I must admit that in retrospect Saturday at the beach reminded me of W. H. Auden’s
Musee des Beaux Arts
About suffering they were never wrong,
The old Masters: how well they understood
Its human position: how it takes place
While someone else is eating or opening a window or just walking dully along;
How, when the aged are reverently, passionately waiting
For the miraculous birth, there always must be
Children who did not specially want it to happen, skating
On a pond at the edge of the wood:
They never forgot
That even the dreadful martyrdom must run its course
Anyhow in a corner, some untidy spot
Where the dogs go on with their doggy life and the torturer’s horse
Scratches its innocent behind on a tree.
In Breughel’s Icarus, for instance: how everything turns away
Quite leisurely from the disaster; the ploughman may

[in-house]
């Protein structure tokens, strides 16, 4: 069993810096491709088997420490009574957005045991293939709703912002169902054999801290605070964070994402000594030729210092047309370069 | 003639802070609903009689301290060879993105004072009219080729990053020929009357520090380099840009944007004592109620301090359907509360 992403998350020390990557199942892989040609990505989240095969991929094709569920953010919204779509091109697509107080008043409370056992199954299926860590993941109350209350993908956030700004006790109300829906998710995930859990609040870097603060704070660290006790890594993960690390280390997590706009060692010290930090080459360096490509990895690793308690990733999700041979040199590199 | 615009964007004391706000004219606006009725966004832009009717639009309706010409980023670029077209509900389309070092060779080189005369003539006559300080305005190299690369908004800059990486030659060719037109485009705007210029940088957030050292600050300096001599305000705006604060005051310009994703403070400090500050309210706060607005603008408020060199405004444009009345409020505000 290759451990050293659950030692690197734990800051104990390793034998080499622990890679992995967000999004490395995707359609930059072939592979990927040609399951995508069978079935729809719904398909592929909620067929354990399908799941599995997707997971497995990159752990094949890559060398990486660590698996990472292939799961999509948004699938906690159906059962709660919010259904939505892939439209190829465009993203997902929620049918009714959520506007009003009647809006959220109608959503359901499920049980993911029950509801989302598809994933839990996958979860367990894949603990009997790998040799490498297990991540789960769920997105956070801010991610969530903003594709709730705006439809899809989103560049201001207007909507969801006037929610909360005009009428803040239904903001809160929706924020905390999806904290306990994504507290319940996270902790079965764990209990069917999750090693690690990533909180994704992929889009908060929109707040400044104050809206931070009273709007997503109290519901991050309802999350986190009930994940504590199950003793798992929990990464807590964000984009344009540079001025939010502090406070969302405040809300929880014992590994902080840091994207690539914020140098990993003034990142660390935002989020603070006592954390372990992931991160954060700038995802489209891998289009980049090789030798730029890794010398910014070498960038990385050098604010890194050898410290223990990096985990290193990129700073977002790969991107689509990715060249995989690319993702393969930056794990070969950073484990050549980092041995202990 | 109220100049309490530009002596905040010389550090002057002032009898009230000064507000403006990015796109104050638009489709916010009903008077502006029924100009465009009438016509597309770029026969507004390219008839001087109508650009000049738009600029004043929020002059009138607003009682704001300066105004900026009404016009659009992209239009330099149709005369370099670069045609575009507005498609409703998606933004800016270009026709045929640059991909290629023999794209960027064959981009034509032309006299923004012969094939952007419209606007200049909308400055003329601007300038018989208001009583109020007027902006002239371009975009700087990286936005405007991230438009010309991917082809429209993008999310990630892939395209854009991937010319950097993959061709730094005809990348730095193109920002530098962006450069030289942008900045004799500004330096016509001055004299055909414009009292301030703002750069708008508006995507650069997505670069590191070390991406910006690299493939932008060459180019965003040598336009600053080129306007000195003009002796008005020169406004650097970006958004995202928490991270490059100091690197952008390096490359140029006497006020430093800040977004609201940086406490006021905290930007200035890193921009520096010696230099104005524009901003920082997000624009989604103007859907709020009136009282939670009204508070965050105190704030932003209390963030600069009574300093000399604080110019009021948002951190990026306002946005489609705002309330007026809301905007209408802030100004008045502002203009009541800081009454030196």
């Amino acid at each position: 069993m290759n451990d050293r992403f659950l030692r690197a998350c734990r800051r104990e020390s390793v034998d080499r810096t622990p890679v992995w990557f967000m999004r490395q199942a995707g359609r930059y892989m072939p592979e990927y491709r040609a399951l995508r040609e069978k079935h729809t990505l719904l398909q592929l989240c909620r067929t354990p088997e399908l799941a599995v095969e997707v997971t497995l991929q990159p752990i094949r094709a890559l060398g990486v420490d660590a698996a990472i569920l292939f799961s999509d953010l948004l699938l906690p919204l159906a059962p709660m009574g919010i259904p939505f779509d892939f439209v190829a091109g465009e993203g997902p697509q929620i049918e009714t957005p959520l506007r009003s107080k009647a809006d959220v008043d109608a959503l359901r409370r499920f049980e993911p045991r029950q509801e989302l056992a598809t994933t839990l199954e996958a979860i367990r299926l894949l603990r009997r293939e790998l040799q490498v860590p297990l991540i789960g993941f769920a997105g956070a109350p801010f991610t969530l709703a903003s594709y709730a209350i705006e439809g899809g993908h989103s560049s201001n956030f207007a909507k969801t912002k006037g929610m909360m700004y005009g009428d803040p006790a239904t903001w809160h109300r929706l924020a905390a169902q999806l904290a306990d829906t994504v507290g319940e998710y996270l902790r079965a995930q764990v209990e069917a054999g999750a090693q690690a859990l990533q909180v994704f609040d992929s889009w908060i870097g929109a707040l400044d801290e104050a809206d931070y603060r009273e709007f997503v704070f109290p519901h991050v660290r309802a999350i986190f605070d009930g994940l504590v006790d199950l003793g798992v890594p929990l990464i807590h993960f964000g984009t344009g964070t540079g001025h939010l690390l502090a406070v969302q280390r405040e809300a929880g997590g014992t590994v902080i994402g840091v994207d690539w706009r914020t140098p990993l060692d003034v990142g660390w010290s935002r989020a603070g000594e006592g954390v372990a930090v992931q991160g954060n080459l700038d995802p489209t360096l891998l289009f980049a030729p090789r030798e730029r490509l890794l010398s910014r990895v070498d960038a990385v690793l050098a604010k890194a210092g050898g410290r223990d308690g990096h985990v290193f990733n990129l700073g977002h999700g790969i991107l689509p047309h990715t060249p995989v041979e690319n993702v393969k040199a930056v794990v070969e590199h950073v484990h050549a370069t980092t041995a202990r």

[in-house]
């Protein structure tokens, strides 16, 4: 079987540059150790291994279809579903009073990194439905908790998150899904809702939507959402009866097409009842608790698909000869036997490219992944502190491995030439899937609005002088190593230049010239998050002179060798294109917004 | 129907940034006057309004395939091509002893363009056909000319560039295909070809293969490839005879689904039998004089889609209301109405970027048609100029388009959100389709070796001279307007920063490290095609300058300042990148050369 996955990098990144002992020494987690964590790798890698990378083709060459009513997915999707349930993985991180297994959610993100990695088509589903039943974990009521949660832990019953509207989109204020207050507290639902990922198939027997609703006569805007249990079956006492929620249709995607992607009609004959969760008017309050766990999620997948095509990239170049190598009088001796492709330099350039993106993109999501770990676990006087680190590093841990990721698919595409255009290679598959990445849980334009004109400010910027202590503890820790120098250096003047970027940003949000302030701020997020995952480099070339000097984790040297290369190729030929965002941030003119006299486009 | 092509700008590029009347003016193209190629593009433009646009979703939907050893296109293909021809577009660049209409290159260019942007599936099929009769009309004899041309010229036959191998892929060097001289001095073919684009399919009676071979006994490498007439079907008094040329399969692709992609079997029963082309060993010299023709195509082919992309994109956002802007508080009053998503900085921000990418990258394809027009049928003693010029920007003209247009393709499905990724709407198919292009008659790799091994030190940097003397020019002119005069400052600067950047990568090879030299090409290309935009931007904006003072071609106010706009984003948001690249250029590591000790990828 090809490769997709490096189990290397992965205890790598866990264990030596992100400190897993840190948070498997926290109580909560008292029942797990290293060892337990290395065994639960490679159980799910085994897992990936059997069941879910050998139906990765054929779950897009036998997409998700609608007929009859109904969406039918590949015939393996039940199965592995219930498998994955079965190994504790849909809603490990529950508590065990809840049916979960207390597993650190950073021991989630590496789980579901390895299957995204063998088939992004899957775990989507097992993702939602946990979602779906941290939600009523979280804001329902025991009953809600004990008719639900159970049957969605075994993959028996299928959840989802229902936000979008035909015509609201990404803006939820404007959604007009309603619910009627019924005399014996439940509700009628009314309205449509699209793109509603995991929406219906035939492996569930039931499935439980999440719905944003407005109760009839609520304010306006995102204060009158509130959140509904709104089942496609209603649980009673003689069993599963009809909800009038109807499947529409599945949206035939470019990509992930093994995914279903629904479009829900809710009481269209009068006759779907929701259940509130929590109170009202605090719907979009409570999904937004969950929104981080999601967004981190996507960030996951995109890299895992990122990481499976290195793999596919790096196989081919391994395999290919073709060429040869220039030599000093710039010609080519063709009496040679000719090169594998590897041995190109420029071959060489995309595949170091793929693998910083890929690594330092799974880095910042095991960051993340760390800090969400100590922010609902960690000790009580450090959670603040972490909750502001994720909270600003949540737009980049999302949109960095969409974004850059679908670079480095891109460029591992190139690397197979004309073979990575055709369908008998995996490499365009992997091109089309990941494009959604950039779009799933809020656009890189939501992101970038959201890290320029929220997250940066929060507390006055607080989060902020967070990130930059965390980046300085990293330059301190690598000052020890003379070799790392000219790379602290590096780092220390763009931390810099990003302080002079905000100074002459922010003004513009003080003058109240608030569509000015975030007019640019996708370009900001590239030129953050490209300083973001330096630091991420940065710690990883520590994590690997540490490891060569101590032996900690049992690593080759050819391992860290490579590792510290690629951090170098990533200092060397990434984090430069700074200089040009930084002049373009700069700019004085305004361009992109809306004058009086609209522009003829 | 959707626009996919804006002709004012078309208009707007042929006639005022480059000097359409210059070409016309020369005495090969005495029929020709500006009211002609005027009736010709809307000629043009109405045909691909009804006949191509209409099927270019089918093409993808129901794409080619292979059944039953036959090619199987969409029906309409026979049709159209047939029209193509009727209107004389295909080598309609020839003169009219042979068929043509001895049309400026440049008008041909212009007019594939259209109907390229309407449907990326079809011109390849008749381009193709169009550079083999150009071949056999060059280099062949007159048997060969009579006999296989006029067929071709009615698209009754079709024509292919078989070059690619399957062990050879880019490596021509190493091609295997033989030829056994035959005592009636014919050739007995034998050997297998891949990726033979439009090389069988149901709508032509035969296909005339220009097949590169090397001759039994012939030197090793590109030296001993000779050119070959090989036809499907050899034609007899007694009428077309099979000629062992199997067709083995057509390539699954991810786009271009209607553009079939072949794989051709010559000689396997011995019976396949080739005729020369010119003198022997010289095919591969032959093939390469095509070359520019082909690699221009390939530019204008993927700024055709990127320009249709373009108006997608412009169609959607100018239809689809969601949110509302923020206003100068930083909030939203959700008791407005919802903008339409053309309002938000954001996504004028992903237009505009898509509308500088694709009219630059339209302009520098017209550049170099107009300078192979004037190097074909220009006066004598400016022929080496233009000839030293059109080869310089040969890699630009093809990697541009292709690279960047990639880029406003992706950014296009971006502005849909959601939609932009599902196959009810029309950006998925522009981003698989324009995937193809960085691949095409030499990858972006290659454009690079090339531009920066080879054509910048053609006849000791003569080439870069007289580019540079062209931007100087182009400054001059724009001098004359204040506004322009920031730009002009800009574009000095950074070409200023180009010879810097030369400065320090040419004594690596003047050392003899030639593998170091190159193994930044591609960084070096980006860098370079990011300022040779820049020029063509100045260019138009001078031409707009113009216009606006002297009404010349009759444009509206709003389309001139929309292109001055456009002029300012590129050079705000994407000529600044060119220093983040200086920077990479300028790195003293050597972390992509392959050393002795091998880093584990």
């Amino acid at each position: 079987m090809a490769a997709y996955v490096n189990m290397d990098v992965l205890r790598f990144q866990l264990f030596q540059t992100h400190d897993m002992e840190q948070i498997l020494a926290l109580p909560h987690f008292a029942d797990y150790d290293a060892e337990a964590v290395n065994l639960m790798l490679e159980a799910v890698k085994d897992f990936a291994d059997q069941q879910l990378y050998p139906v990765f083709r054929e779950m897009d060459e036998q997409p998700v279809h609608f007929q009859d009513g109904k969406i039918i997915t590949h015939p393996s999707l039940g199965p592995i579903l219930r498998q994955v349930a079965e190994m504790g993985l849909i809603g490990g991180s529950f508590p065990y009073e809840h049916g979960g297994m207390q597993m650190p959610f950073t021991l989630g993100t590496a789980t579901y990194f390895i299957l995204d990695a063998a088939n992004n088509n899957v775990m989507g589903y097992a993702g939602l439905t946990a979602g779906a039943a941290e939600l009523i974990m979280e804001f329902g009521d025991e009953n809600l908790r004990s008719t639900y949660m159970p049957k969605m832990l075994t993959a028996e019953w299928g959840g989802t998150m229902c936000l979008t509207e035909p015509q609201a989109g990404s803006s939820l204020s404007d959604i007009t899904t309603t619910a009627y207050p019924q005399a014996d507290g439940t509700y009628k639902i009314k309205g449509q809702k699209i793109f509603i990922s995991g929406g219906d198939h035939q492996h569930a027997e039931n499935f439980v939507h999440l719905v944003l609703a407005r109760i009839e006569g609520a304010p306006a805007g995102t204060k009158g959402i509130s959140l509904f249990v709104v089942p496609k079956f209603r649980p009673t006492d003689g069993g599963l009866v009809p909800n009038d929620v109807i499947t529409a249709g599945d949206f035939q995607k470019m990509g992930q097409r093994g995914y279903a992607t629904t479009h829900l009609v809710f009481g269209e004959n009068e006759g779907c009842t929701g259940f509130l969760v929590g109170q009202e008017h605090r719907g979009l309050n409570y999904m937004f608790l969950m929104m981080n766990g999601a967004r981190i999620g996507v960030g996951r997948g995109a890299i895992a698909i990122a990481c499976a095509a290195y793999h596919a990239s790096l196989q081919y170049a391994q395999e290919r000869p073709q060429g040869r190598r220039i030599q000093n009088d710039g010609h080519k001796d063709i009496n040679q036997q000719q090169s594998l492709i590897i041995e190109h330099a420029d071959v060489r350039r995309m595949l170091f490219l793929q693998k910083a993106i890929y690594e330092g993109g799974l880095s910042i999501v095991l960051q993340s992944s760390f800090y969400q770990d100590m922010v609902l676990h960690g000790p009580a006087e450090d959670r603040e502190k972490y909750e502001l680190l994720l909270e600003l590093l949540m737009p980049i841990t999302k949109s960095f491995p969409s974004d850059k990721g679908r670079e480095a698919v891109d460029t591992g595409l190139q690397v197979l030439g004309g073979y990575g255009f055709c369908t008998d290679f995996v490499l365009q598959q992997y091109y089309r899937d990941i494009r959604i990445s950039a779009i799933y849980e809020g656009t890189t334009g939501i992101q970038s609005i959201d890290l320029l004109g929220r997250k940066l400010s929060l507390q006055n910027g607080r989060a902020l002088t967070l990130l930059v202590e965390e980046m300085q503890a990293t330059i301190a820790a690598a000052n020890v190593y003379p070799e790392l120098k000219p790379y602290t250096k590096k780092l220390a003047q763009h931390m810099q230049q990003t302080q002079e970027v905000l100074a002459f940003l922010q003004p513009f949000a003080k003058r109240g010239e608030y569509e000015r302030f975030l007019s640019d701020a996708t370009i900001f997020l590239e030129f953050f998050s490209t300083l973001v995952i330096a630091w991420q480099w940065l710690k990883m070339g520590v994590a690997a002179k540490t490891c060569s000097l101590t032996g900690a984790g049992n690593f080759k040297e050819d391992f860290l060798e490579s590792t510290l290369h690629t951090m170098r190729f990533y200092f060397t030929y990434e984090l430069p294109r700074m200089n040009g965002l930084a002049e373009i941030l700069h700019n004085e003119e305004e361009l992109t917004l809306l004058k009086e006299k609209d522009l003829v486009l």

Have heard the splash, the forsaken cry,
But for him it was not an important failure; the sun shone
As it had to on the white legs disappearing into the green
Water, and the expensive delicate ship that must have seen
Something amazing, a boy falling out of the sky,
Had somewhere to get to and sailed calmly on
There was a bird watcher’s convention going on while we were there and they were absorbed in watching the huge number of Sooty Shearwater in Gray’s harbor through their spotting scopes
rather than noticing the dead and dying Common Murres on the beach (though I’m sure most were all too aware of the problem).
Other birds also seemed indifferent to the Murre’s plight. Migrating Heermann’s Gulls surfed breakers mere feet away from dying Murres,
showing no signs of malnutrition or environmental stress.
A steady stream of Heermann’s Gull headed southward,
stopping to join flocks of Brown Pelicans for rest across the harbor in the Westport Marina.
Though the dying Murres definitely put a damper on our day, Leslie and I didn’t stop everything and go home, either. No. We still ate fish and chips for lunch in Ocean Shores and sauteed scallops and prawns later at the Tokeland Hotel Restaurant. Though I couldn’t help but notice the struggling Murres throughout the day, most of the time I focused my camera on other flocks of birds heading southward.